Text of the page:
cjwatson: (Default)
[personal profile] cjwatson
Who: Peter Dickinson
Whence: Borrowed from [personal profile] liv and [personal profile] jack
What: Alternative-history poly-friendly murder mystery

King and Joker is a neatly-plotted murder mystery in the Christie mould, with some intriguing quirks.

The quirk closest to the surface (literally, as it's in the cover blurb) is that it's set in an alternate history: Prince Albert Victor survived influenza and became King Victor I, succeeded by his grandson, now Victor II; George V's line remain simply "the Yorks". While world history in general continued much as before, the royal family is of course utterly different: the King is a qualified medical doctor though not permitted to practise due to union rules, his son Albert is a vegetarian with his own private zoo, and most of the story is told through the eyes of his daughter Louise, who is thirteen and attending a state school by her own insistence. Some of this is obviously just for colour, but the more modest style means that the palace staff is of a more manageable size, which helps with the murder-mystery form; and it makes the family a good deal less forbidding than it might otherwise have been, although it still has some of the Christie-like quality of nostalgia for a certain flavour of English upper-class society. The King in particular is an excellently-drawn character, coming across more as a doctor with state duties than a monarch with a medical side interest, and much of the backstory is revealed gradually through his conversations with his daughter.

The next most obvious quirk, revealed quite early on, is that the King has a second partner in addition to the Queen; in some places she's described as his "mistress", but the family structure is clearly that of a mutually-consenting polyamorous triad. Even in an alternate 1970s United Kingdom they can't be open about this, but an important part of the story is not only the surface mystery but Louise's coming-of-age as she learns about her parents' relationship structure and comes to accept it. I was very impressed with how the triad was drawn: it's neither an exploitative King-and-his-harem scenario nor is it overly idealistic, but a loving family doing their best (and occasionally failing) to communicate and get by in unusual circumstances, and the polyamory is not just thrown in for effect but is integral to the plot.

At the start of the book, a practical joker is at work in the palace, beginning with replacing the King's breakfast ham with a toad from Albert's zoo. Quite soon the jokes get nastier. The palace's security staff investigate, Louise tries to work out what's going on in parallel with her own family disclosures, the police are called in, and the King does some of his own detective work on the side, all while the much-loved family nanny Ivy Durdon (Durdy) lies on her deathbed reflecting on her life.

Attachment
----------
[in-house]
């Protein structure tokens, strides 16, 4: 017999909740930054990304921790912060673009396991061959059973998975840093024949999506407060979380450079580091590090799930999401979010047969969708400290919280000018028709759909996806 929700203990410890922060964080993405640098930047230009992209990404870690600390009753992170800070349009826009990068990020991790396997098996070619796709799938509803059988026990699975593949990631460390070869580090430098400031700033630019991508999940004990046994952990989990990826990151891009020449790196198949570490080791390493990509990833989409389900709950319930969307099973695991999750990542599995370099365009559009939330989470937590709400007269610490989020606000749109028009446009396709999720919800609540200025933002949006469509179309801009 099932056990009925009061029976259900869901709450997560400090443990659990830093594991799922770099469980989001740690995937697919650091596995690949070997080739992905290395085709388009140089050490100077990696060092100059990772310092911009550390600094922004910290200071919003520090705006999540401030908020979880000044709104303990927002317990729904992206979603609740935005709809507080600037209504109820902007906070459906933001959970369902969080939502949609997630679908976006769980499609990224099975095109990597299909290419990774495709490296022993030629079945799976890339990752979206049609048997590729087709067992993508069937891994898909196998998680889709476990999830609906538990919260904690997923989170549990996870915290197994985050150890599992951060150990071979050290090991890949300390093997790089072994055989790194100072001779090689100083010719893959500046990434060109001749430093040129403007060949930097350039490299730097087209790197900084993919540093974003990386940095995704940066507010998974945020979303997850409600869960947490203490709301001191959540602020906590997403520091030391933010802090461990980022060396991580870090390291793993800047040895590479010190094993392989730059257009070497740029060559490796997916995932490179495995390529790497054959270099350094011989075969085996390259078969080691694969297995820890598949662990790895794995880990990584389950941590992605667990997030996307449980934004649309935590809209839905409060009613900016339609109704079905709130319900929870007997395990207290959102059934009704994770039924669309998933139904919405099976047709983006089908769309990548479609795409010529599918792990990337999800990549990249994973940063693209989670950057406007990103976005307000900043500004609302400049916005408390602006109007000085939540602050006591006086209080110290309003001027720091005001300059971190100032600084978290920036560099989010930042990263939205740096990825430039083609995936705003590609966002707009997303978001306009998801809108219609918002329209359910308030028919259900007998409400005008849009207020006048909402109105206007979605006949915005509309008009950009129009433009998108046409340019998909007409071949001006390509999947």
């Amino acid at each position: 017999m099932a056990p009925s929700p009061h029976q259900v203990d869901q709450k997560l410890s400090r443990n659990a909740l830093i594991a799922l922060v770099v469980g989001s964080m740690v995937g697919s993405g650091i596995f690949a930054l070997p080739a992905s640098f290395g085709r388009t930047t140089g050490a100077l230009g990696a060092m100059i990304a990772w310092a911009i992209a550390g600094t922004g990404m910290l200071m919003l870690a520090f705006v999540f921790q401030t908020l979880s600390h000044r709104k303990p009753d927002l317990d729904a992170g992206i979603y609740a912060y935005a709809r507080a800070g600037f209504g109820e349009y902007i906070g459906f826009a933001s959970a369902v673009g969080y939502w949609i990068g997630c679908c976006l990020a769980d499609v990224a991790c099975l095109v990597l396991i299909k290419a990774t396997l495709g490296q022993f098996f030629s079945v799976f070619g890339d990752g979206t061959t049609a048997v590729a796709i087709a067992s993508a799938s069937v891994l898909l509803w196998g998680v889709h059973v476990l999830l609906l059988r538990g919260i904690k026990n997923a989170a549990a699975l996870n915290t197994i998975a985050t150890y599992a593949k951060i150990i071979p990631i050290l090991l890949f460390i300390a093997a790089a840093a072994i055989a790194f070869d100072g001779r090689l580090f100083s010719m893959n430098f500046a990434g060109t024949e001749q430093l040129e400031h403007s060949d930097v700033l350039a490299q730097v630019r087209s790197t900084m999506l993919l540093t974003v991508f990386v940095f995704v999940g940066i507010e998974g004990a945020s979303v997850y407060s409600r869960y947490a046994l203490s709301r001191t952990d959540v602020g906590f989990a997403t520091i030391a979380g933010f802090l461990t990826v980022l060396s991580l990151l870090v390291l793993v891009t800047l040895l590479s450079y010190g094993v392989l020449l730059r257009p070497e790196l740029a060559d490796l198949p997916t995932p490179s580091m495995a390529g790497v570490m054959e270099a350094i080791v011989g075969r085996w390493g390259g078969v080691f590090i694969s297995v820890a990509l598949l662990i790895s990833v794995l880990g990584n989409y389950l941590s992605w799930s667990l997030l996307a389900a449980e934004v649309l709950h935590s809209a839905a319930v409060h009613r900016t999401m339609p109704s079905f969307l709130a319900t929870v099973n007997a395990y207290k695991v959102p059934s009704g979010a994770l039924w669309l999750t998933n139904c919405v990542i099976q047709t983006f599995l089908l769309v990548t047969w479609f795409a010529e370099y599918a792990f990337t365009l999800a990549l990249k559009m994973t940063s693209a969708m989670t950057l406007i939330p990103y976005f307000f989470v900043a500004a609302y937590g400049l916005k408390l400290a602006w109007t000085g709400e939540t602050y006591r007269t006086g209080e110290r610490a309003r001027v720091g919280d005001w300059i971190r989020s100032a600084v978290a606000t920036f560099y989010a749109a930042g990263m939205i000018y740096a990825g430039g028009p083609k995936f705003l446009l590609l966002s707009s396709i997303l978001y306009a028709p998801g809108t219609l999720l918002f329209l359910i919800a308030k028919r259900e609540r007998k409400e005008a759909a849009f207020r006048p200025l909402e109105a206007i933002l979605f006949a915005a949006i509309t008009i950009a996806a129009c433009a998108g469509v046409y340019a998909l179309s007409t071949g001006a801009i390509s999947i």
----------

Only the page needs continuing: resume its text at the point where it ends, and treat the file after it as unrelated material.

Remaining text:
Only one note in all this grated on me, and that was the treatment of Kinunu (Durdy's nurse) near the end. It made plot sense for her to have very poor English, a lower-class PoC nurse fitted in well with the general setting, and in general the book was written respectfully. I can't describe exactly what annoyed me without spoiling the whole plot, so I won't, but there was a point where somebody else described her as a "tease" and other similar terms and skated rather rapidly over the "informed" part of "informed consent"; and the scene felt generally more exploitative than it needed to be. On the other hand it was at least clearly presented as a mistake, without narrative approval; I would just have been more comfortable had that part of the plot been constructed differently.

Overall, I enjoyed this very much, and would gladly recommend it to anyone who enjoys the mystery genre.

(no subject)

Date: 2014-11-24 02:19 pm (UTC)
rmc28: Rachel smiling against background of trees, with newly-cut short hair (Default)
From: [personal profile] rmc28
Thank you for this writeup - I realise this is the same Peter Dickinson who wrote The Weathermonger which I loved very much as a child. I'll add this to my list :-)

(no subject)

Date: 2014-11-24 04:40 pm (UTC)
rmc28: Rachel smiling against background of trees, with newly-cut short hair (Default)
From: [personal profile] rmc28
I haven't read it in years so I don't know, but probably.

(no subject)

Date: 2014-11-24 04:07 pm (UTC)
liv: Bookshelf labelled: Caution. Hungry bookworm (bookies)
From: [personal profile] liv
Ooh, this is a really nice review. I struggled to summarize the book and explain what I liked about it without spoilers, and I'm impressed that you found the balance here. I'm pleased about you enjoying my recs, too!

I felt uncomfortable with the Kinunu arc myself; I suspect that comes under the heading of the kind of gender thing that's changed enough in 40 years that even progressive for the era books look awful to a modern audience.

(no subject)

Date: 2014-11-24 02:39 pm (UTC)
From: [identity profile] rysmiel.livejournal.com
This is one of those books that really ought to be better known, and I am very glad to hear of you enjoying it.

(no subject)

Date: 2015-03-10 11:21 pm (UTC)
From: [identity profile] ghoti.livejournal.com
Had there been remorse, I could have forgiven it, as it was, it just seemed unnecessary.

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